In modern society, computing plays an integral part in both work and play. Within the school environment, technology is utilised on a day-to-day basis. This could be through some things such as: an explicit computing lesson in the computing suite, working with an interactive whiteboard or recording something using an iPad.
As the technological world develops at a rapid rate, we aim to facilitate the children’s understanding and engagement of this world. Through our teaching of computing, we aim to equip children with the knowledge to:
• Explain what algorithms are, how they are used and how to create them
• Create and debug programs,
• Use logical reasoning to predict the behaviour of simple programs,
• Use technology purposefully to create, organise, store, manipulate and retrieve digital content,
• Recognise common uses of technology beyond school
• Use technology safely and respectfully.
Our school utilises the National Curriculum in England 2014 Framework for Computing as the starting point for planning. In keeping with the school’s ethos of ‘voices & choices’, computing is incorporated within topics to provide children with an outlet for their learning - whether that is recording a debate about a history topic as a podcast or filming a piece of drama. Whilst some computing skills must be taught discreetly, teachers are encouraged to make as many links to topics as possible.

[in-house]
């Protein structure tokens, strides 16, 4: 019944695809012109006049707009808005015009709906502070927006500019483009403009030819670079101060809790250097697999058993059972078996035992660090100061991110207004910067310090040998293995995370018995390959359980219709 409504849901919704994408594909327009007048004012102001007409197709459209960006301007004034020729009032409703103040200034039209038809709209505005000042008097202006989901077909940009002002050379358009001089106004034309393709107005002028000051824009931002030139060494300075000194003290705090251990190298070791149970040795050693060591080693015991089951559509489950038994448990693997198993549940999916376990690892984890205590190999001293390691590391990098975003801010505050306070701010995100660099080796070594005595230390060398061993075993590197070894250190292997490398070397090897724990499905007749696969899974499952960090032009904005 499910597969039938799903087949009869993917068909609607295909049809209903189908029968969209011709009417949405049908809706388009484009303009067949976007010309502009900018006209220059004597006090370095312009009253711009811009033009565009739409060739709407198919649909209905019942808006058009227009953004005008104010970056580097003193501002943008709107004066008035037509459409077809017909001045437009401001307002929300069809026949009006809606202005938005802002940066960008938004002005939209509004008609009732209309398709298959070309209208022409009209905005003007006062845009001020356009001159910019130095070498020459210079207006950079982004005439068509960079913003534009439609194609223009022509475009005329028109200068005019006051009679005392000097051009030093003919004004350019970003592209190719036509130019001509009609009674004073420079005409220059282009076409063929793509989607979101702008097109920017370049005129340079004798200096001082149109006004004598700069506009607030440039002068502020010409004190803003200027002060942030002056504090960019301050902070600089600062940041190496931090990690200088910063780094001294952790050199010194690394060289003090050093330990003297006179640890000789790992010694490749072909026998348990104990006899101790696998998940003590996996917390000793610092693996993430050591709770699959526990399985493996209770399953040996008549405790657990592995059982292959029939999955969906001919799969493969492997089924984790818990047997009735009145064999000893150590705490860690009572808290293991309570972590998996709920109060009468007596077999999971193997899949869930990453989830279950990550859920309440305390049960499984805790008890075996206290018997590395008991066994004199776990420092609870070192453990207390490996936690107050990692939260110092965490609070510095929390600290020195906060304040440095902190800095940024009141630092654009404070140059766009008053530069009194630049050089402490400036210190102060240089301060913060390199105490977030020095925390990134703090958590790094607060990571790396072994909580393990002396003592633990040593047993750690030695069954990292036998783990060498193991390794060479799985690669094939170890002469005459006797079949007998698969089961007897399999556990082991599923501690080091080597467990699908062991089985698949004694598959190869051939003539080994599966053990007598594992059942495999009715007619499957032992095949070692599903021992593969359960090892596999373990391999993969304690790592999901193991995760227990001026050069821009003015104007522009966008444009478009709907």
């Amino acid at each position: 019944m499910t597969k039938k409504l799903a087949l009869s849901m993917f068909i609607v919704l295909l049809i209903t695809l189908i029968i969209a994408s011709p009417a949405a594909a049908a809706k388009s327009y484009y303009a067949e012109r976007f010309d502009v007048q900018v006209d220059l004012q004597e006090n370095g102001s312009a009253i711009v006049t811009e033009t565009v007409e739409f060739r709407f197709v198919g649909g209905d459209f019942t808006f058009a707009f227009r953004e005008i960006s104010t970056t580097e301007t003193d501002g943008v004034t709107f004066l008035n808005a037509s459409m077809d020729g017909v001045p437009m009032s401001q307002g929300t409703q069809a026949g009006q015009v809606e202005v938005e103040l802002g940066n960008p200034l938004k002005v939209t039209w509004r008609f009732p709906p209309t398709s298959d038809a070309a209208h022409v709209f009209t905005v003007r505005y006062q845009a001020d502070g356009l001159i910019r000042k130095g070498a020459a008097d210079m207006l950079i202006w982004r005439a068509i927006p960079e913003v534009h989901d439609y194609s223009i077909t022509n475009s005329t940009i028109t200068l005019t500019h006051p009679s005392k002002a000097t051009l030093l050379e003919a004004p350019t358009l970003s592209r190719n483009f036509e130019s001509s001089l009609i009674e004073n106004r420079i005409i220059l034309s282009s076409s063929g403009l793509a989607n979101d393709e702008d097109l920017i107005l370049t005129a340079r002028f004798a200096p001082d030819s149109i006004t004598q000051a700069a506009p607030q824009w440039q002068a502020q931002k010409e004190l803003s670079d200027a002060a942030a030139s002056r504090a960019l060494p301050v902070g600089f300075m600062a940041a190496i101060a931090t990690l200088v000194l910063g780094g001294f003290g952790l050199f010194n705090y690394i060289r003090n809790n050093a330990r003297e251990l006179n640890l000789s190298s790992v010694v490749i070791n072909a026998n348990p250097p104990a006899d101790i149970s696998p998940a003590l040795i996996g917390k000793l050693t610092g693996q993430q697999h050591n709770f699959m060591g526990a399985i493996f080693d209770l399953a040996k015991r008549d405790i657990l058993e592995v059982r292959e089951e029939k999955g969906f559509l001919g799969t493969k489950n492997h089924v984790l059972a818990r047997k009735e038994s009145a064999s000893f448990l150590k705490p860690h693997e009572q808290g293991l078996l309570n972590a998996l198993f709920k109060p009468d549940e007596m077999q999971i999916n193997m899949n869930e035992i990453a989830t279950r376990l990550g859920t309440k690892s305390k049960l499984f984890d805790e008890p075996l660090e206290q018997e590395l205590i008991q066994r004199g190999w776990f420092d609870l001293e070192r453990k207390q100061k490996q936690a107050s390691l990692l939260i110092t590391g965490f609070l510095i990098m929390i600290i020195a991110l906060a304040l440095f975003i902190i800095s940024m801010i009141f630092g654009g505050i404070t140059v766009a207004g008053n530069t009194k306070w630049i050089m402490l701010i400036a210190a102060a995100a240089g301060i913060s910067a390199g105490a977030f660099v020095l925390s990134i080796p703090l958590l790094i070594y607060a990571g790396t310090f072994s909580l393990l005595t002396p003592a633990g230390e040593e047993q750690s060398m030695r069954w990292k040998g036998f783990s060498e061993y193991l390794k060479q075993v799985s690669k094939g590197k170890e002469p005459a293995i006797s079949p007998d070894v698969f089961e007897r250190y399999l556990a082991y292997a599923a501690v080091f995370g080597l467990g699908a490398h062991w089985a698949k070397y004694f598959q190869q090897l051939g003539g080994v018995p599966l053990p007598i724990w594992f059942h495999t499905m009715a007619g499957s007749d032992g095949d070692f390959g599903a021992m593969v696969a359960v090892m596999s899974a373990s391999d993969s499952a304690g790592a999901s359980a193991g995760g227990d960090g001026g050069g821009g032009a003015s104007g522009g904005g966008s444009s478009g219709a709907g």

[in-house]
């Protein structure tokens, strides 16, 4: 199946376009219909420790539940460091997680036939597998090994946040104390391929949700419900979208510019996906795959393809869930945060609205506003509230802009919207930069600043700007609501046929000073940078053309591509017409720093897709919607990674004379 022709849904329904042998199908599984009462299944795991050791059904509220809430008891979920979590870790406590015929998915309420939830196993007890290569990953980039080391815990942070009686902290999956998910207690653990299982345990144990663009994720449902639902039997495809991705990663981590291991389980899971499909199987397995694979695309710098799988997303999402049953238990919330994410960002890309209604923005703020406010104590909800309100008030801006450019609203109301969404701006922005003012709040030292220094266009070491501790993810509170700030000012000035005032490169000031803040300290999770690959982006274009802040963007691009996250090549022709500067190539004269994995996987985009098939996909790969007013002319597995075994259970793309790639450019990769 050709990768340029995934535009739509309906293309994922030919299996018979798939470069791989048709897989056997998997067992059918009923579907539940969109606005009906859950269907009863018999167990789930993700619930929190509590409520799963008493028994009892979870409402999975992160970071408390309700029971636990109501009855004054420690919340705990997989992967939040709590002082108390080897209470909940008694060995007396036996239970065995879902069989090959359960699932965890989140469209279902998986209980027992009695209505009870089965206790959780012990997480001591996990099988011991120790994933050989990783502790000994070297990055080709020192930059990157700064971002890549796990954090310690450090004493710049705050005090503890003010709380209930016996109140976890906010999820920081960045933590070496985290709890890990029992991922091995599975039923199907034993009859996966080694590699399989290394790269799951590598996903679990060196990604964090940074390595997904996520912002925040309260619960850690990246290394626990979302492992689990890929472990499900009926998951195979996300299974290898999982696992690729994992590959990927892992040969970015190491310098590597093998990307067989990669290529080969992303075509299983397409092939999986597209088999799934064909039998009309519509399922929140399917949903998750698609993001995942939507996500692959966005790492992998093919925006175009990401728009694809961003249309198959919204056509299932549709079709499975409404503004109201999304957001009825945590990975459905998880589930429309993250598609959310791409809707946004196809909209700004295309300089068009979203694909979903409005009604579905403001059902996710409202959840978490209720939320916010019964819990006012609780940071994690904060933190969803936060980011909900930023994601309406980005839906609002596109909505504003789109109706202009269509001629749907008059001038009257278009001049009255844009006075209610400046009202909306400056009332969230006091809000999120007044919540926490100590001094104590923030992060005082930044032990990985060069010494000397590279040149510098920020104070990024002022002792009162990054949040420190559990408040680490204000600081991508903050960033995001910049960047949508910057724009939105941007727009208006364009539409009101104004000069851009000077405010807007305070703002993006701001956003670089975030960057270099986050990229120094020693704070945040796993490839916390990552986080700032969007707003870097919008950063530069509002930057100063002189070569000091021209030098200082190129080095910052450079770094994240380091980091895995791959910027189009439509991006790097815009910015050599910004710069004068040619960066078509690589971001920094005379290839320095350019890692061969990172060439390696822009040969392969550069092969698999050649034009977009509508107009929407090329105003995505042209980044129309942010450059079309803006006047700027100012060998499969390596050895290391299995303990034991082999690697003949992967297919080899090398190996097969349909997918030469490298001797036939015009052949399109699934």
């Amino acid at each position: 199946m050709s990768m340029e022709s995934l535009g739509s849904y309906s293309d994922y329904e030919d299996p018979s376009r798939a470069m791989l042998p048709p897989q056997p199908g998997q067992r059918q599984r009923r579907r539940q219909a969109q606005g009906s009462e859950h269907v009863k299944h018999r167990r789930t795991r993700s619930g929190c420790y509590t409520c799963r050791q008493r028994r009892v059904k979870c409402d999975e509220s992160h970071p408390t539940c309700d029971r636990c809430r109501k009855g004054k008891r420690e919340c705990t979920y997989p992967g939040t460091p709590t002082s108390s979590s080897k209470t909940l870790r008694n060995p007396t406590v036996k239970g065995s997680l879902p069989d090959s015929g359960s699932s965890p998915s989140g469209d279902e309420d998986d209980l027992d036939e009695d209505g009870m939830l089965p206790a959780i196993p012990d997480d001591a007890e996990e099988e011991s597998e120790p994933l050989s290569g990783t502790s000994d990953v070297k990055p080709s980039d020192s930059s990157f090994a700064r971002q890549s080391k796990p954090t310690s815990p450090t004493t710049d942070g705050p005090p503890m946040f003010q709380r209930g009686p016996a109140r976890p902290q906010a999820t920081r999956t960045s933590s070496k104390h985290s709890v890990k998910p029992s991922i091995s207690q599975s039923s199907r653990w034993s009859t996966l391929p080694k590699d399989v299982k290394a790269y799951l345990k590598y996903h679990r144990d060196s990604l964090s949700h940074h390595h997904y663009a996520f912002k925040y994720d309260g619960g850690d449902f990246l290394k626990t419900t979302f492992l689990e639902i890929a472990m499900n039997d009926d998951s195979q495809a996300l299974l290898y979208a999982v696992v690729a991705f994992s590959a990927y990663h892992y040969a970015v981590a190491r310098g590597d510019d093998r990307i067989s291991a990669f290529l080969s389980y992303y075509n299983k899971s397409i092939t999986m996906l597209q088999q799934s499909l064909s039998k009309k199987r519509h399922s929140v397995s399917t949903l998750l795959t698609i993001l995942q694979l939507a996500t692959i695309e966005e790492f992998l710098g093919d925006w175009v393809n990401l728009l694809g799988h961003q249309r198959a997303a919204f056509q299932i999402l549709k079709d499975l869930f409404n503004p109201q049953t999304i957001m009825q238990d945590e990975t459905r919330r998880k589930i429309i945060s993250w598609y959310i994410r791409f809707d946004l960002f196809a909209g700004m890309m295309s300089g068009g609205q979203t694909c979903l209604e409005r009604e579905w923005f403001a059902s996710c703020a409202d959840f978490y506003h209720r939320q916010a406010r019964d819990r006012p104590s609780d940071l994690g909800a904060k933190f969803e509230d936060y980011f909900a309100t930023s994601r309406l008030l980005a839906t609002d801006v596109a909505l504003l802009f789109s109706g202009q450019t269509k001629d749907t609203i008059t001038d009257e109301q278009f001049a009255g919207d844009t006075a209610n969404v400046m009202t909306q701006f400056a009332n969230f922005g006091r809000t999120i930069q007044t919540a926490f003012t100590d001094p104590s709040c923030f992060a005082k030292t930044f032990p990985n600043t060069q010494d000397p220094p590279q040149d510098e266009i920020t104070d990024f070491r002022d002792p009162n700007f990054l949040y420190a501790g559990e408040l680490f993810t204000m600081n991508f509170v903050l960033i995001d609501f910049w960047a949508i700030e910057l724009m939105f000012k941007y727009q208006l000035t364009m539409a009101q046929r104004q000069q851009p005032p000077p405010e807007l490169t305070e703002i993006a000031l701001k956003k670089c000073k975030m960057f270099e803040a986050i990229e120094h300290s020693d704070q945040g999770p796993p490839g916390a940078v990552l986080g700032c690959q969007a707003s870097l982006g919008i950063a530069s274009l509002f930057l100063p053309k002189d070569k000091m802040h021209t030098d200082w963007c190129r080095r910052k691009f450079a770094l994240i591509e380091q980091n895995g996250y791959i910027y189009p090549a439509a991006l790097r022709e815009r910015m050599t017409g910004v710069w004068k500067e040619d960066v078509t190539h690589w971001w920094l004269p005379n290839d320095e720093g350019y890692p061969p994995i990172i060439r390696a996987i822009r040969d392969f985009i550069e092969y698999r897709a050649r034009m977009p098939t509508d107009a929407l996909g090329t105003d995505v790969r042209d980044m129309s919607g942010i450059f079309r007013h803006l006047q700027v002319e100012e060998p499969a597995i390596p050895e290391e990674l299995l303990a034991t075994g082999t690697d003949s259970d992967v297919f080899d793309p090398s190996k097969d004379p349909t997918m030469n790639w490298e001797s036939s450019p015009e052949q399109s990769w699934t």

Lessons are taught by individual class teachers; they are responsible for the planning and delivering of our computing curriculum. Each National Curriculum objective will be taught regularly throughout both Key Stage 1 and Key Stage 2, to allow children to build upon their prior learning and develop their skills. Opportunities for increasing challenges are present throughout the different year groups. As well as this, basic skills will be routinely practised to help produce fluent users of technology. The whole school has received e-safety training from an outside company to ensure we are safeguarding them both in school and at home as well as recapping e-safety weekly within their computing lessons.
Teachers use ongoing assessment to help inform their planning of future lessons. As well as this, pupil-self assessments are carried out at the end of a unit of work to encourage their ‘voices & choices’. Furthermore, a class computing portfolio is maintained to demonstrate and record the learning of the class. Assessments are made against the National Curriculum using Otrack. These are completed half termly and are accessible to future class teachers to help inform future planning.